Weather anchor Kate Bilo uses standard English to communicate clearly. AP Photo

Weather anchor Kate Bilo uses standard English to communicate clearly. AP Photo

Say What?

Posted: September 1, 2015

Every day, the weather changes. Some days are sunny. Others have rain. Some days are hot. Others are cold. But you might notice that one thing never changes: the accent weathermen use. Did you know that weathermen and other announcers train their voices so they all sound the same?

People who work in broadcasting move around a lot. In each new place, viewers have a different way of talking. A broadcaster’s speech needs to be easily understood by everyone. For them, that means sounding like they come from no place in particular.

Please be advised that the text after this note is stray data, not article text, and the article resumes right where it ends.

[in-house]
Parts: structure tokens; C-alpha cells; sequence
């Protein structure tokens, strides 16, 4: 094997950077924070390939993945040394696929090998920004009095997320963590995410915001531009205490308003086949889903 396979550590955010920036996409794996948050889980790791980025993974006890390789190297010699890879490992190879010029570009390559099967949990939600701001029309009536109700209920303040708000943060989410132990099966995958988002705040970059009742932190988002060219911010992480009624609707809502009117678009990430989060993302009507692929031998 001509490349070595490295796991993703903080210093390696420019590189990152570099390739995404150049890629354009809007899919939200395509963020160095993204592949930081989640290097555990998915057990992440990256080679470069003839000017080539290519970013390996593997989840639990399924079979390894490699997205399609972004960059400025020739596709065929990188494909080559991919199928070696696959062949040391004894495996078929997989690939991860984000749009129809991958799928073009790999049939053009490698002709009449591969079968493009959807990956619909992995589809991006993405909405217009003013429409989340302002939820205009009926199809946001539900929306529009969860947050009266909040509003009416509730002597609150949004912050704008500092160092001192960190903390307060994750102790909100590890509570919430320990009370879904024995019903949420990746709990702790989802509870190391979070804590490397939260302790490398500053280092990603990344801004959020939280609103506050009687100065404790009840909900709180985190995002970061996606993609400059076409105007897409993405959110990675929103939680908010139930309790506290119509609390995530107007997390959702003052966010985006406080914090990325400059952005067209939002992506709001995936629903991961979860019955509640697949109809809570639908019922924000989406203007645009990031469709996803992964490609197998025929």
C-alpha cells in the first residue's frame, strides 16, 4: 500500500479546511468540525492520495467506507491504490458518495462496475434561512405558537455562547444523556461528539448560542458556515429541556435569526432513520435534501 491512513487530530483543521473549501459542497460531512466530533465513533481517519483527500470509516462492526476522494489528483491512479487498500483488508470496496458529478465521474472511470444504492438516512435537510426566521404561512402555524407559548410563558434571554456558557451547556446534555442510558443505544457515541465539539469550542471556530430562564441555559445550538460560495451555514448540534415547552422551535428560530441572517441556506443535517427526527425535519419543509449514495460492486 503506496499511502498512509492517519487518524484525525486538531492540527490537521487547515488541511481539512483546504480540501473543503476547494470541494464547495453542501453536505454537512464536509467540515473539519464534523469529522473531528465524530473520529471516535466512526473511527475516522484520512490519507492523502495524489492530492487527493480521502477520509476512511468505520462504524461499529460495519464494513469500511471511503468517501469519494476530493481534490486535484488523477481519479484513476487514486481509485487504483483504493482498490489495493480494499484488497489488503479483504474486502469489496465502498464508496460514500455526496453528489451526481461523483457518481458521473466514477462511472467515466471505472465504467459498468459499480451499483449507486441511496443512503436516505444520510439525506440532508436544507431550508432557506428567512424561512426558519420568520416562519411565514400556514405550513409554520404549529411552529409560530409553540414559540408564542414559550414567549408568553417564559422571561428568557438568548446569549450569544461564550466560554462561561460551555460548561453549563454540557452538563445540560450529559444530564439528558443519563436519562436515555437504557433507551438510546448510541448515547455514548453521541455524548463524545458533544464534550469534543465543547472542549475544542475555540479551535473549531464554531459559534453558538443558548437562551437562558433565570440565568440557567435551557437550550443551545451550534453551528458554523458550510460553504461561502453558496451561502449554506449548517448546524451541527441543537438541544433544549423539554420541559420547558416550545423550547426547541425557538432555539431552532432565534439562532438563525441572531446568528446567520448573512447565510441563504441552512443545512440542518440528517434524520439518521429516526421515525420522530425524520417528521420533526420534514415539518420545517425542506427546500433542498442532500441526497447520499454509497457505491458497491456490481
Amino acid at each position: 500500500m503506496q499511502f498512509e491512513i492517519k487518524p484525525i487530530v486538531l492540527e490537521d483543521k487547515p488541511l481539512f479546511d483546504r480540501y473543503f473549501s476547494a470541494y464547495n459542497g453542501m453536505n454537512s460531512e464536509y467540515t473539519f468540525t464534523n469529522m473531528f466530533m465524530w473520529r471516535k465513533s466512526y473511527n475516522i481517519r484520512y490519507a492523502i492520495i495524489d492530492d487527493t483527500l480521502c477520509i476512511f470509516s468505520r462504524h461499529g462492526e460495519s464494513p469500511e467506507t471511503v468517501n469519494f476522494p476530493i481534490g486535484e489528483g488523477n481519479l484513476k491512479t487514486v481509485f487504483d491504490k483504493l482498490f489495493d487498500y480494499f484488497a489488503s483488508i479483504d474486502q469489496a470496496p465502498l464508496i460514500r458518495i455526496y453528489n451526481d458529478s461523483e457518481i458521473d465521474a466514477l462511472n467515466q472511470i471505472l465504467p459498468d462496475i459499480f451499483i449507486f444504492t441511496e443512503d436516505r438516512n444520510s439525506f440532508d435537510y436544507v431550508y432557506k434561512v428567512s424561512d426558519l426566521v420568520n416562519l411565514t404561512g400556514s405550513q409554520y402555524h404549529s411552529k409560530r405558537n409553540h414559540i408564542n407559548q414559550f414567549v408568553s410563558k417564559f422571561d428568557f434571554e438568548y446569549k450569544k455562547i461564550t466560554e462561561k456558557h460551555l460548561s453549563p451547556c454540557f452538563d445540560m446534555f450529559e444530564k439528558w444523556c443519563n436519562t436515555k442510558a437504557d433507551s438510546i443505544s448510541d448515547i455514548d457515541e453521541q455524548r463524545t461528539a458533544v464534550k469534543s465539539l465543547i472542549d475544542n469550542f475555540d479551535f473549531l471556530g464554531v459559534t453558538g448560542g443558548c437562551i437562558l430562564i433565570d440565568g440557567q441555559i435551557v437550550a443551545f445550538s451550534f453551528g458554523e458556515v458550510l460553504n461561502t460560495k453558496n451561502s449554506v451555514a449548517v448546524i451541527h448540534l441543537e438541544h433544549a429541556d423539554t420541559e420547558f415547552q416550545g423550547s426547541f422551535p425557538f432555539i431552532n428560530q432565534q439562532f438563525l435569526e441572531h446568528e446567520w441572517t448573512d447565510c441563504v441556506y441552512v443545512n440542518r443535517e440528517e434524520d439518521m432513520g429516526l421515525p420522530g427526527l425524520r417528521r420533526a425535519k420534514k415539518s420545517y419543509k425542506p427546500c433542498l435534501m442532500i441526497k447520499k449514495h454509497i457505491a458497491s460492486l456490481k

Actors also study something called “Standard American.” That means they learn to speak simply. If you listen to them act, you’ll never think, “Oh, she’s from Georgia!” or, “He sounds like he came from Boston!” This helps keep the audience on track. Audience members stop thinking about the actor. Instead, they feel involved with the drama he or she is acting out.

Everyone changes the way they talk based on who they’re talking to. That’s usually a good thing. It can show that we believe language is about serving others. In I Corinthians 14, Paul says that each language in the world matters. But if one person cannot understand another, it does no good!